1,200’ - 2,000’
6,300’ – 8,800’ (2,500’)
From nearly anywhere on the west shore of Lake Tahoe, and especially on the drive from Kings Beach to Incline Village, one can easily make out Herlan Peak, recognizable by its flat summit, and long-running chutes down to the lake. Although Herlan is so identifiable, many skiers in the area have never skied it. This East Shore peak is very much off the Tahoe backcountry radar. However, that doesn’t mean there isn’t any good skiing. Perfectly spaced glades grace Herlan’s northern aspects, making for another location to explore for some great powder skiing. Combine this with the incredible lake views spanning below you, and fall-line skiing back to your car, and your first time here won’t be your last. From the summit, a long ridgeline separates the north facing trees from the run that faces the lake. This ridgeline is subdued enough so that you can ski the first 600’ of the north glades before traversing skier’s left over the ridge for the remaining 1,900’ run down to the car. Or, stay back in these north facing glades for a couple laps before the last run down.
It is worth mentioning that the East Shore of Lake Tahoe receives significantly less snow than the West Shore. This can be a saving grace during epic storms, where breaking trail through 4 feet of fresh on the West Shore would leave you exhausted, while Herlan might have a manageable and fun 2 feet. This can also work against you in lean snow years, where Herlan might be patchy and the West Shore covered, so plan accordingly.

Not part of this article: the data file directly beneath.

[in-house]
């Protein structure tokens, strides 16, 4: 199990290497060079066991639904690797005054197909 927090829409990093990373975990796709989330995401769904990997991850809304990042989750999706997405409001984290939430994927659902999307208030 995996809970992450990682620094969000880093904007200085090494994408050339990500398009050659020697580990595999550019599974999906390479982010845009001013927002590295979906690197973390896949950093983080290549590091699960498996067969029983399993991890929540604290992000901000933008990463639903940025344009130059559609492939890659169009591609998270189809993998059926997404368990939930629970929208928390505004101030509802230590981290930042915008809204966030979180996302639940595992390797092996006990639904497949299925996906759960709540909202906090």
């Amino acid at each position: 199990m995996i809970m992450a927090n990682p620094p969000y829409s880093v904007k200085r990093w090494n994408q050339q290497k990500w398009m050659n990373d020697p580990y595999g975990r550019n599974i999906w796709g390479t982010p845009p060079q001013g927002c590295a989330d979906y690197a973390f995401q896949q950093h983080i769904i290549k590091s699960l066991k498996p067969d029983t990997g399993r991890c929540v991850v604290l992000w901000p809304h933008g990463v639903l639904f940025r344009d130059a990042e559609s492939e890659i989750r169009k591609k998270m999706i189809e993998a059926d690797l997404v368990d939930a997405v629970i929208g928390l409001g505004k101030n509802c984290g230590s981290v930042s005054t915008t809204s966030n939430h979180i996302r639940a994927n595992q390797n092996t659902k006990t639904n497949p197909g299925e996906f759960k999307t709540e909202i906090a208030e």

During times of high snowpack and limited sun exposure, the west facing chutes of Herlan peak beckon. These are called the “Bear Claw” or “Bear Scratch” chutes. Due to the relatively low snowfalls seen on the East Shore, and its western exposure, Bear Claw must be timed perfectly to enjoy quality snow and keep your bases intact. This being said, when they are ripe for the picking, these are the some of the finest lines in Tahoe, running over 2,000’ down to the lakeshore.
To get to Herlan Peak, drive roughly 4 miles south on Highway 28 from Incline Village, and park in the “Scenic Pullout” near Sand Harbor. There is a large restroom facility and interpretive signage here, and space for about 30 cars. Signs say to park for no longer than an hour, but this most relevant in the summer when hoards of tourists stop here. Begin your skin a few hundred yards south of the pullout. Even if the snowpack is discouragingly low at lake level, coverage will be better higher up in the trees. An obvious drainage takes you up to a large, unnatural swath cut out of the forest. This swath is a great landmark, and the most popular descent option through the lower elevation, tightly spaced trees. This logging scar directs you nicely to the ridge that separates the lake run from the north glades. Follow this ridge to the summit.